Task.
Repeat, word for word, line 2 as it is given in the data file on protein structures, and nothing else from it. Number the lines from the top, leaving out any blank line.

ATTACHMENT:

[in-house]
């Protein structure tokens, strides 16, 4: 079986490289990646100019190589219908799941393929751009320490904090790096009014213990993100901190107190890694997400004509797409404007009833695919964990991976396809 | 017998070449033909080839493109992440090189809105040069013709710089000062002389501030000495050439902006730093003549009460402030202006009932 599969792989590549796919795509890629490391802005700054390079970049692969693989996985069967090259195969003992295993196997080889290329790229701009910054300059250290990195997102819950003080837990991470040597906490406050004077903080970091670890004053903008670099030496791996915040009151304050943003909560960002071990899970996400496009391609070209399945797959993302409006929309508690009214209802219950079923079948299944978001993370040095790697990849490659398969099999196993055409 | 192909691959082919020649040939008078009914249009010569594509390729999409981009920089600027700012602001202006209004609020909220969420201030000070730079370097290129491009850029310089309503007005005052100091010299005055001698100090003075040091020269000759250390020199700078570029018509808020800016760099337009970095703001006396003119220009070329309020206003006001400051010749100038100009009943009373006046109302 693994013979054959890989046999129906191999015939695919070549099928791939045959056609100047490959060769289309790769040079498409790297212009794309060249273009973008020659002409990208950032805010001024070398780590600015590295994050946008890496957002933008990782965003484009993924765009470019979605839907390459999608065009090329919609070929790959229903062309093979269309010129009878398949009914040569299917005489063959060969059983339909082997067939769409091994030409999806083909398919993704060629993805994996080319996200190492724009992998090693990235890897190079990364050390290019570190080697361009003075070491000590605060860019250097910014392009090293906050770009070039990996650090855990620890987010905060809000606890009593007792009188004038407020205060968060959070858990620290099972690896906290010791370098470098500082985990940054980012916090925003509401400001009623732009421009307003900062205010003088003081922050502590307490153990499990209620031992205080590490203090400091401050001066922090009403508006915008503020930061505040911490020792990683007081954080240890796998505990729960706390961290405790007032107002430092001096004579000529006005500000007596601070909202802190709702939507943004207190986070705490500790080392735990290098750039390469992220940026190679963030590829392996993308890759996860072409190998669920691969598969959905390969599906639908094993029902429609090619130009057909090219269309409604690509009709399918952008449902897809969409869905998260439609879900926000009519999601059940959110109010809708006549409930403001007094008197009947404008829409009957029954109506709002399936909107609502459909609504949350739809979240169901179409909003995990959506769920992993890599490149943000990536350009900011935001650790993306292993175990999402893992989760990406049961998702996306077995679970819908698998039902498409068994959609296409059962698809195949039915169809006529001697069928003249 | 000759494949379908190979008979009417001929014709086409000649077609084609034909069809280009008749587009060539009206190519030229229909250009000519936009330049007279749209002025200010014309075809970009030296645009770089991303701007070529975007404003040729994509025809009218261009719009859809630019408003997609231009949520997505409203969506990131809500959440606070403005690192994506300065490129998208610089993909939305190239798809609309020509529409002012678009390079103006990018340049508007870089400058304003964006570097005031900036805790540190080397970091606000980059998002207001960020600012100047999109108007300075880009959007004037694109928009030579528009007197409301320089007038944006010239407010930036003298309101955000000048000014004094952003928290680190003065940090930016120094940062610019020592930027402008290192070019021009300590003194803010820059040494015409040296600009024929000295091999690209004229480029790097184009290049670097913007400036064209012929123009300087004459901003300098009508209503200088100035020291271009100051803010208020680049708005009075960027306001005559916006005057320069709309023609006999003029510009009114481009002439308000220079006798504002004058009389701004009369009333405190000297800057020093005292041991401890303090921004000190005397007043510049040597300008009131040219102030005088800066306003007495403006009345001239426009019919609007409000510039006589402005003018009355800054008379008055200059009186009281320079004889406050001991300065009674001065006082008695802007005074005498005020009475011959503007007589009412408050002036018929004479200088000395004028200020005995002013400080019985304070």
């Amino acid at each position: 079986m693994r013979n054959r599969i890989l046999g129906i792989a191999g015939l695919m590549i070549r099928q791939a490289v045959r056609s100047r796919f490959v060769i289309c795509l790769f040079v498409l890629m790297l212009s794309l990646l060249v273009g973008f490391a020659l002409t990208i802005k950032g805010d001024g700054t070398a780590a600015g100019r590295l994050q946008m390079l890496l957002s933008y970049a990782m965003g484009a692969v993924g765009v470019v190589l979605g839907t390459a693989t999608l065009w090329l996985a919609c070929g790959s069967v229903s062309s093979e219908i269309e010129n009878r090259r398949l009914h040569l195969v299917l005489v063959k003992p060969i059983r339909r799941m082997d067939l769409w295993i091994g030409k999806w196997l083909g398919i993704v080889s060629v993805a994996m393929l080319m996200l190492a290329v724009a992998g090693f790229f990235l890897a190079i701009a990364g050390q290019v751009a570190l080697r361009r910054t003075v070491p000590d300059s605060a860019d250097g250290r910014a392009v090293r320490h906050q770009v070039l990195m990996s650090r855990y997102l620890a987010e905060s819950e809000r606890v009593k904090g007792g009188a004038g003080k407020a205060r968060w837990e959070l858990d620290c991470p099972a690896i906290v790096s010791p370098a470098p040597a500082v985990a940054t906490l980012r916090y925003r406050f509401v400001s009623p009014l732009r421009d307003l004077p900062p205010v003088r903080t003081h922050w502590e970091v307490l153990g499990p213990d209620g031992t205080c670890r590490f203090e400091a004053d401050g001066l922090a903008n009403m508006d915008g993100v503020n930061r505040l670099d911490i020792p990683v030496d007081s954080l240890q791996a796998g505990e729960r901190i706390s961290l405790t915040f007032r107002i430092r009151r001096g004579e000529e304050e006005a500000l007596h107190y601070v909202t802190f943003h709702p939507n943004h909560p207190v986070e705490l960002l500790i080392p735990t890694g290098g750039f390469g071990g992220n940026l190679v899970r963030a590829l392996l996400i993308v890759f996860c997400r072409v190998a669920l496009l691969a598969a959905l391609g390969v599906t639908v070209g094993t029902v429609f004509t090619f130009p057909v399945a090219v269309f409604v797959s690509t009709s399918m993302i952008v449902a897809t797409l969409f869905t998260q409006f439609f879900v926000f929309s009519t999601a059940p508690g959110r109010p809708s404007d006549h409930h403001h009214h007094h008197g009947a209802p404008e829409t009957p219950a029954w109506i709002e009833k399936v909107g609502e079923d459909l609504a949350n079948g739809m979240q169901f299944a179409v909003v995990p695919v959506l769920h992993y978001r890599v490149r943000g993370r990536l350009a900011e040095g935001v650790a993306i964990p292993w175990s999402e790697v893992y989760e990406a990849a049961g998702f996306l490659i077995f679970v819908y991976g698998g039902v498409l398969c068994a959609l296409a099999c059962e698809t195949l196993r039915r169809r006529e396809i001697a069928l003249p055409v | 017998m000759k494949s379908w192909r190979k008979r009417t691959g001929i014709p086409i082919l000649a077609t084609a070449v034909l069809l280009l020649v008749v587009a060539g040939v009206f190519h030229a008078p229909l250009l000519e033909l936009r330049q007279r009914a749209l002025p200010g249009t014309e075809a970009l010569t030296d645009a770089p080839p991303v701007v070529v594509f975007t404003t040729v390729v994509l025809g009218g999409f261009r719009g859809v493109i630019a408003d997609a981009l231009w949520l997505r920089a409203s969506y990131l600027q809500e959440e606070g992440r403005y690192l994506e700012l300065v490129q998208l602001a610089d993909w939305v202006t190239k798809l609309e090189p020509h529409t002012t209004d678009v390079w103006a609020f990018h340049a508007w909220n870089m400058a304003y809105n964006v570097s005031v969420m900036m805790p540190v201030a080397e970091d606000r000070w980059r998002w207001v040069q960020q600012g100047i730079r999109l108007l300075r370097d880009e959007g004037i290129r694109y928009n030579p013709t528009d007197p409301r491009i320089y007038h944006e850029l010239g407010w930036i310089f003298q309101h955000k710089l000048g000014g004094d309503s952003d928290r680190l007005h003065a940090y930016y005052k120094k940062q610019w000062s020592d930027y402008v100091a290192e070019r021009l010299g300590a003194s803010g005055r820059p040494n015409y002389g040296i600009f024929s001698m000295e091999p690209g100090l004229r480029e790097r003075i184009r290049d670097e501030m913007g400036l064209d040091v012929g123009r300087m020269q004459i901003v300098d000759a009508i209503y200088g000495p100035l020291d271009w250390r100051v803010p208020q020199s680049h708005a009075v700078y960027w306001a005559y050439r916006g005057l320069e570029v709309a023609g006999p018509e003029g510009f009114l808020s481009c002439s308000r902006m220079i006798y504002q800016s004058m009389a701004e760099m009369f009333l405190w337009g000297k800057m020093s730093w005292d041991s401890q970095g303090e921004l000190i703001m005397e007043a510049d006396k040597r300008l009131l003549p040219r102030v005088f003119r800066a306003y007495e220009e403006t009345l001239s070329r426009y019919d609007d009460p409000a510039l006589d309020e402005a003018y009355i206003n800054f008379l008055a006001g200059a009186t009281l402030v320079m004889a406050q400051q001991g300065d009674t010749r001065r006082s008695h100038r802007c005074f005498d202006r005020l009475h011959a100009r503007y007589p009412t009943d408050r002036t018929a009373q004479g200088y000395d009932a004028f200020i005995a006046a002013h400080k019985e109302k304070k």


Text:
């Protein structure tokens, strides 16, 4: 079986490289990646100019190589219908799941393929751009320490904090790096009014213990993100901190107190890694997400004509797409404007009833695919964990991976396809 | 017998070449033909080839493109992440090189809105040069013709710089000062002389501030000495050439902006730093003549009460402030202006009932 599969792989590549796919795509890629490391802005700054390079970049692969693989996985069967090259195969003992295993196997080889290329790229701009910054300059250290990195997102819950003080837990991470040597906490406050004077903080970091670890004053903008670099030496791996915040009151304050943003909560960002071990899970996400496009391609070209399945797959993302409006929309508690009214209802219950079923079948299944978001993370040095790697990849490659398969099999196993055409 | 192909691959082919020649040939008078009914249009010569594509390729999409981009920089600027700012602001202006209004609020909220969420201030000070730079370097290129491009850029310089309503007005005052100091010299005055001698100090003075040091020269000759250390020199700078570029018509808020800016760099337009970095703001006396003119220009070329309020206003006001400051010749100038100009009943009373006046109302 693994013979054959890989046999129906191999015939695919070549099928791939045959056609100047490959060769289309790769040079498409790297212009794309060249273009973008020659002409990208950032805010001024070398780590600015590295994050946008890496957002933008990782965003484009993924765009470019979605839907390459999608065009090329919609070929790959229903062309093979269309010129009878398949009914040569299917005489063959060969059983339909082997067939769409091994030409999806083909398919993704060629993805994996080319996200190492724009992998090693990235890897190079990364050390290019570190080697361009003075070491000590605060860019250097910014392009090293906050770009070039990996650090855990620890987010905060809000606890009593007792009188004038407020205060968060959070858990620290099972690896906290010791370098470098500082985990940054980012916090925003509401400001009623732009421009307003900062205010003088003081922050502590307490153990499990209620031992205080590490203090400091401050001066922090009403508006915008503020930061505040911490020792990683007081954080240890796998505990729960706390961290405790007032107002430092001096004579000529006005500000007596601070909202802190709702939507943004207190986070705490500790080392735990290098750039390469992220940026190679963030590829392996993308890759996860072409190998669920691969598969959905390969599906639908094993029902429609090619130009057909090219269309409604690509009709399918952008449902897809969409869905998260439609879900926000009519999601059940959110109010809708006549409930403001007094008197009947404008829409009957029954109506709002399936909107609502459909609504949350739809979240169901179409909003995990959506769920992993890599490149943000990536350009900011935001650790993306292993175990999402893992989760990406049961998702996306077995679970819908698998039902498409068994959609296409059962698809195949039915169809006529001697069928003249 | 000759494949379908190979008979009417001929014709086409000649077609084609034909069809280009008749587009060539009206190519030229229909250009000519936009330049007279749209002025200010014309075809970009030296645009770089991303701007070529975007404003040729994509025809009218261009719009859809630019408003997609231009949520997505409203969506990131809500959440606070403005690192994506300065490129998208610089993909939305190239798809609309020509529409002012678009390079103006990018340049508007870089400058304003964006570097005031900036805790540190080397970091606000980059998002207001960020600012100047999109108007300075880009959007004037694109928009030579528009007197409301320089007038944006010239407010930036003298309101955000000048000014004094952003928290680190003065940090930016120094940062610019020592930027402008290192070019021009300590003194803010820059040494015409040296600009024929000295091999690209004229480029790097184009290049670097913007400036064209012929123009300087004459901003300098009508209503200088100035020291271009100051803010208020680049708005009075960027306001005559916006005057320069709309023609006999003029510009009114481009002439308000220079006798504002004058009389701004009369009333405190000297800057020093005292041991401890303090921004000190005397007043510049040597300008009131040219102030005088800066306003007495403006009345001239426009019919609007409000510039006589402005003018009355800054008379008055200059009186009281320079004889406050001991300065009674001065006082008695802007005074005498005020009475011959503007007589009412408050002036018929004479200088000395004028200020005995002013400080019985304070």